As many happen to know, certain teenage gatherings can get out of control. Today, underage drinking and illegal drugs are easier to obtain than before and can be found in abundance at big, wild parties. Ceaselessly, minors continue to glorify their forbidden actions online through social media. These parties rarely end well for the partiers and the owner of the house or even the house itself.
On the night of August 31, 200 to 400 reckless teenagers broke into Brian Holloway’s house of over 20 years in Stephentown, New York. The former NFL player, Holloway, was away in Tampa, Florida when this spectacle occurred.
While scrolling through his Twitter feed, Holloway’s son came across numerous tweets about a party at some Stephentown house. After further research, the unfortunate house turned out to be their own, and the son told Holloway the breaking news. Doubtful at first, Holloway then recognized the inside of the house from posted pictures and contacted the authorities. However, by that point, the damage could not have been prevented.
“I’m looking at these tweets and they’re saying, ‘I’m partying with the NFL.’ ‘I’ve never seen so much alcohol in my life’, ‘I can’t wake her up’, ‘Oh we’re being busted. We gotta hide. Get rid of all the drugs.’,” described Holloway in his interview with Anderson Cooper on CNN.
During that night about 300 teenagers trashed the Holloway residence, stole multiple objects, urinated on the floor, participated in underage drinking, used drugs, and mindlessly recorded all the evidence on social media.
“I think hardcore partying is dangerous and can lead you to do things you would’ve never done if you weren’t intoxicated. You’ll regret it, and you’ll die,” summed up sophomore Josephine Pulver. She strongly cautioned to not get involved in life-threatening situations.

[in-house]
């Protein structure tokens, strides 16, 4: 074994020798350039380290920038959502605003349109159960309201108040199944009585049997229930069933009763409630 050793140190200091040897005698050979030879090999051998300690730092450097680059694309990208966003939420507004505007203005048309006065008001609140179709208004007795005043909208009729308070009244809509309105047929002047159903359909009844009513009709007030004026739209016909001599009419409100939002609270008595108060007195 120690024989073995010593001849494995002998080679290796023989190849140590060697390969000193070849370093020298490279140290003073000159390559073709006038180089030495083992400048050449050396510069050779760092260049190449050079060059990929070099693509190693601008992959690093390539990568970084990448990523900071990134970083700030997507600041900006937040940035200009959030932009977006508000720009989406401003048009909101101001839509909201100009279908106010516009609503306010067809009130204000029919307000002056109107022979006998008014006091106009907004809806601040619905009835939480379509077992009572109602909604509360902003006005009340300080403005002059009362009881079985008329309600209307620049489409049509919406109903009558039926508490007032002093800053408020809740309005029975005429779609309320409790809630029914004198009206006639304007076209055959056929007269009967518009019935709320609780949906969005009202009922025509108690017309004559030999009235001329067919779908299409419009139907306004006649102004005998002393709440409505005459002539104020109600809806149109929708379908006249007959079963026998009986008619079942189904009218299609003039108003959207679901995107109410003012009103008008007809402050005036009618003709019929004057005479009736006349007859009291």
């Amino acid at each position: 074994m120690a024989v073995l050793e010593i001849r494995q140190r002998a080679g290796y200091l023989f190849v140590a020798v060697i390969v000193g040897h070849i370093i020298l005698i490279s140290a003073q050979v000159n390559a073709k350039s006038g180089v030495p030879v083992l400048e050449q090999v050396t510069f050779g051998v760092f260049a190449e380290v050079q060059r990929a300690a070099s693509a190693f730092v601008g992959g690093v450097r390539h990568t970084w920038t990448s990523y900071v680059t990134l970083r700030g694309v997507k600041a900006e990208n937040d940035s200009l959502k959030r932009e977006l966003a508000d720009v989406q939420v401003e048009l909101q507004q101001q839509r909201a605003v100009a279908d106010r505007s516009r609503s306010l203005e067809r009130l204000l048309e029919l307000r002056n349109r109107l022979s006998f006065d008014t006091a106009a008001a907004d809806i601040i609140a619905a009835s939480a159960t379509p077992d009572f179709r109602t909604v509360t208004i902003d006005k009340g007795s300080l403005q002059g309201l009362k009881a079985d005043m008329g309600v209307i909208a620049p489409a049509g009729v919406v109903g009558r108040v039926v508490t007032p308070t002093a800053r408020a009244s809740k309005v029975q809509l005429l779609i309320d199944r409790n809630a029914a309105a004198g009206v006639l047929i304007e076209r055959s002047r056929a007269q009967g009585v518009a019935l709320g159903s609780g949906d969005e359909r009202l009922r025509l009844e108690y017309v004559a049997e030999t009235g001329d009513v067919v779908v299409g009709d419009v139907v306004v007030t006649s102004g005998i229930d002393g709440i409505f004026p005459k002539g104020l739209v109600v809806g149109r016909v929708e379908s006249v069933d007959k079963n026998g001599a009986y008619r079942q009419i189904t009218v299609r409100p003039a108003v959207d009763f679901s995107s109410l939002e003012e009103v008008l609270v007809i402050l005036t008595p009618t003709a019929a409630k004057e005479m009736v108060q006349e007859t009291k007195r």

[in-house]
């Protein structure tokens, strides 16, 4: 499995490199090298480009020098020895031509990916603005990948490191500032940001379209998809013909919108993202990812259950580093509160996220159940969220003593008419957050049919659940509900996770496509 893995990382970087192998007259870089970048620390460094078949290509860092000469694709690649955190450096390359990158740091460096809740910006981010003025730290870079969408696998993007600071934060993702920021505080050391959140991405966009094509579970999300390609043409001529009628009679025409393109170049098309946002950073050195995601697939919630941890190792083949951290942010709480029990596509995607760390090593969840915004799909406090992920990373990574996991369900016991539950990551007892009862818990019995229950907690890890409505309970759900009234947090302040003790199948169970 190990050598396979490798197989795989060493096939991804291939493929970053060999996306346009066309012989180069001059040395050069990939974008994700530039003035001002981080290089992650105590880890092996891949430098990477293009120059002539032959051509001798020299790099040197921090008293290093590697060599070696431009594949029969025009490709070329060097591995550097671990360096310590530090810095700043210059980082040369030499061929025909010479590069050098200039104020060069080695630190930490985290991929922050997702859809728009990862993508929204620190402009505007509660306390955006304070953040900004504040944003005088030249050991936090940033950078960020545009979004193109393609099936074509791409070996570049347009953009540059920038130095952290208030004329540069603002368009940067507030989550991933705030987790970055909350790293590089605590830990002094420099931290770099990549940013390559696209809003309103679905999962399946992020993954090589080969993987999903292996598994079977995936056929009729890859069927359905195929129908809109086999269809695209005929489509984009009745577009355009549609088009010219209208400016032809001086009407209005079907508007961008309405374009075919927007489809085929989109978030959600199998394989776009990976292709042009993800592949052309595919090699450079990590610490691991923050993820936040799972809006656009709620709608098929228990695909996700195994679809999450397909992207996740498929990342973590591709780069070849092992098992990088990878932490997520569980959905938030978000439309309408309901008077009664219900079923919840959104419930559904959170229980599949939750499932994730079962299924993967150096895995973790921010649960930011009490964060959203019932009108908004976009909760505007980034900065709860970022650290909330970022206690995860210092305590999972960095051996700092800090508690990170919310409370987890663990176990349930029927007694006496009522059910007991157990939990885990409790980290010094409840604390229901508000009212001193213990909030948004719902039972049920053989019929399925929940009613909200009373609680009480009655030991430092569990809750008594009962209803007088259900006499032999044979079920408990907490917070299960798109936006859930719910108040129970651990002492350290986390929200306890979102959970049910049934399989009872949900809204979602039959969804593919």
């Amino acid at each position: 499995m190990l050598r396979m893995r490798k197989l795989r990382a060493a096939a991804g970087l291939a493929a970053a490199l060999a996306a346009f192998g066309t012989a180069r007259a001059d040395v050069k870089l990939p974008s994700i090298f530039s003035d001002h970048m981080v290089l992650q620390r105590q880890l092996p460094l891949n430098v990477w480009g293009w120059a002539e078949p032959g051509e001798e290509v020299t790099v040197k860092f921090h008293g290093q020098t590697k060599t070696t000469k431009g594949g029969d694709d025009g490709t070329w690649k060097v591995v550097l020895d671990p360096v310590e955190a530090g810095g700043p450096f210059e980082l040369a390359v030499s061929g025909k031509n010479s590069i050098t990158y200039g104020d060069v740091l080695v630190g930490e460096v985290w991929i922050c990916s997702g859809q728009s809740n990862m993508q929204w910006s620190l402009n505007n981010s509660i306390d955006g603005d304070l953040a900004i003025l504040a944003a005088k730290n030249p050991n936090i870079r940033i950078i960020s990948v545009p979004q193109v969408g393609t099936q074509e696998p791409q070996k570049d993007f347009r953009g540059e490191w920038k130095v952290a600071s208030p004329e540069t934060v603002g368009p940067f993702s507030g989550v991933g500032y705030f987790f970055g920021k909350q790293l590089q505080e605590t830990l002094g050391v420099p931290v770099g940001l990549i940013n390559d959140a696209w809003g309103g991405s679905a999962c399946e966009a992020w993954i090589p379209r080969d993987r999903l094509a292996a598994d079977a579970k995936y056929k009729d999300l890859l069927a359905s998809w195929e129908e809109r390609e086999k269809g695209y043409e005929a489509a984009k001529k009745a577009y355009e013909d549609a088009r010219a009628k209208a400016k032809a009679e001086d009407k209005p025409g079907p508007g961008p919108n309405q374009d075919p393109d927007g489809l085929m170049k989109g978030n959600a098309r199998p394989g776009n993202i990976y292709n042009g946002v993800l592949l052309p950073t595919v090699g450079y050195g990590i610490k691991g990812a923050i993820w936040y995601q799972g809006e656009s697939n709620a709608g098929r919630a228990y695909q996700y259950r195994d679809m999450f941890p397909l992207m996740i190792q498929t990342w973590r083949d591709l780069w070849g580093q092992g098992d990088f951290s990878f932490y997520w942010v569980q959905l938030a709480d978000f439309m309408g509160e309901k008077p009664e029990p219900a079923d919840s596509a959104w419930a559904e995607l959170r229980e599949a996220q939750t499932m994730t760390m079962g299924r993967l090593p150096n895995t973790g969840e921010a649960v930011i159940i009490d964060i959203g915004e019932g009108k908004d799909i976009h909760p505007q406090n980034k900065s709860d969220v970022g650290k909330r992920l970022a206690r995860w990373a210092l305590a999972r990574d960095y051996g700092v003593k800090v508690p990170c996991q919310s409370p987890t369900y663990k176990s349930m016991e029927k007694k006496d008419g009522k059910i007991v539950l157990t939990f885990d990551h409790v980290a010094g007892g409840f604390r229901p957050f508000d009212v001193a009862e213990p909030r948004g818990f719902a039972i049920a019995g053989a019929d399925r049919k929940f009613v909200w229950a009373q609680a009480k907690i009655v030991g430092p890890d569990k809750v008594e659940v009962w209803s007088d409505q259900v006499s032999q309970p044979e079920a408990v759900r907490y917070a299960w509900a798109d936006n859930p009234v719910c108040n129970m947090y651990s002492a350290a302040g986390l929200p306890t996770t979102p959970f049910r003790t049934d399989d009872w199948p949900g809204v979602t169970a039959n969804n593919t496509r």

Among the many stolen items was Holloway’s highly valued granite statue of an eagle that served as a headstone for his deceased grandson.
“If anything of that sort happened to me, I’d be very upset and get a lawyer. I would contact all of their parents, and make them pay for property damages,” said sophomore Brianna Oroz. She believes in taking a radical and effective approach to bringing the wrong-doers to justice.
Once back at his home, Holloway estimated the damages of broken doors and windows, graffitied and punched walls, and the scratched wooden floors to be about $20,000.
“They used a couple of different ways to enter the house,” explained Holloway in his interview. “They broke and kicked in a couple windows. They came in through one back door. They took a ladder and came in through the window.”
Following the incident, Holloway created a website http://www.helpmesave300.com, where he put up the screenshots of teens’ Twitter posts and photos in order to identify them. The website’s main purpose, however, is to highlight the consequences and dangers of underage drinking and violence, and to salvage the lives of those 300 party-goers.
“Anyway, see if any of these thoughts spark bigger and better ideas, their future is at stake,” wrote Holloway on his web-page with an intention to help those troubled students. “There’s so much more possible for their lives — if they can make this turn.”
In order to recover at least some parts of the house, 50 local volunteers helped to clean up the vandalized property. Sadly, only one of over 200 attendees was present. As of September 29, six people from 17 to 21 years of age have been arrested and charged. With the investigation continuing, more arrests are expected.